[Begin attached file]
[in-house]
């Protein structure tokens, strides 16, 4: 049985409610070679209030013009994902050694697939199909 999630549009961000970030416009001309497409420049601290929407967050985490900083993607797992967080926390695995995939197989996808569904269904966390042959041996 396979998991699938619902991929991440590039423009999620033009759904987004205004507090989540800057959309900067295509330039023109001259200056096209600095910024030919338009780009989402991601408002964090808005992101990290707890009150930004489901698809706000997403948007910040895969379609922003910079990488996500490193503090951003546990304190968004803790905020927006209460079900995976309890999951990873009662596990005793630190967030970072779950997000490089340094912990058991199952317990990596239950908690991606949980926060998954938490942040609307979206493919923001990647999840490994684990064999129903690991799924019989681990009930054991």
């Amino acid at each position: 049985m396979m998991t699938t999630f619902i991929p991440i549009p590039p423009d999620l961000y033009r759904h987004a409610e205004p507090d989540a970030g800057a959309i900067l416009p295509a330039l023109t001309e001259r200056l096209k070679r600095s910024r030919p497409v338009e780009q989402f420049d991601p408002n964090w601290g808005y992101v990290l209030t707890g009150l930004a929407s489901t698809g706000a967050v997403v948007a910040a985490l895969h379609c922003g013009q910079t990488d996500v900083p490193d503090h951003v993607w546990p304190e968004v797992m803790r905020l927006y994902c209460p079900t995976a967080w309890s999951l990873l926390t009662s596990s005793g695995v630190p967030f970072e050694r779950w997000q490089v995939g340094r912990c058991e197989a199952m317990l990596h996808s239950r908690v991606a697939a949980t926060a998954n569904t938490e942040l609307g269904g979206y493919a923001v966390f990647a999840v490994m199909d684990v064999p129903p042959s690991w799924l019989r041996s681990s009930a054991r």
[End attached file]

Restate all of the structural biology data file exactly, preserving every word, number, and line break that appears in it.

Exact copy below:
[in-house]
């Protein structure tokens, strides 16, 4: 049985409610070679209030013009994902050694697939199909 999630549009961000970030416009001309497409420049601290929407967050985490900083993607797992967080926390695995995939197989996808569904269904966390042959041996 396979998991699938619902991929991440590039423009999620033009759904987004205004507090989540800057959309900067295509330039023109001259200056096209600095910024030919338009780009989402991601408002964090808005992101990290707890009150930004489901698809706000997403948007910040895969379609922003910079990488996500490193503090951003546990304190968004803790905020927006209460079900995976309890999951990873009662596990005793630190967030970072779950997000490089340094912990058991199952317990990596239950908690991606949980926060998954938490942040609307979206493919923001990647999840490994684990064999129903690991799924019989681990009930054991």
């Amino acid at each position: 049985m396979m998991t699938t999630f619902i991929p991440i549009p590039p423009d999620l961000y033009r759904h987004a409610e205004p507090d989540a970030g800057a959309i900067l416009p295509a330039l023109t001309e001259r200056l096209k070679r600095s910024r030919p497409v338009e780009q989402f420049d991601p408002n964090w601290g808005y992101v990290l209030t707890g009150l930004a929407s489901t698809g706000a967050v997403v948007a910040a985490l895969h379609c922003g013009q910079t990488d996500v900083p490193d503090h951003v993607w546990p304190e968004v797992m803790r905020l927006y994902c209460p079900t995976a967080w309890s999951l990873l926390t009662s596990s005793g695995v630190p967030f970072e050694r779950w997000q490089v995939g340094r912990c058991e197989a199952m317990l990596h996808s239950r908690v991606a697939a949980t926060a998954n569904t938490e942040l609307g269904g979206y493919a923001v966390f990647a999840v490994m199909d684990v064999p129903p042959s690991w799924l019989r041996s681990s009930a054991r």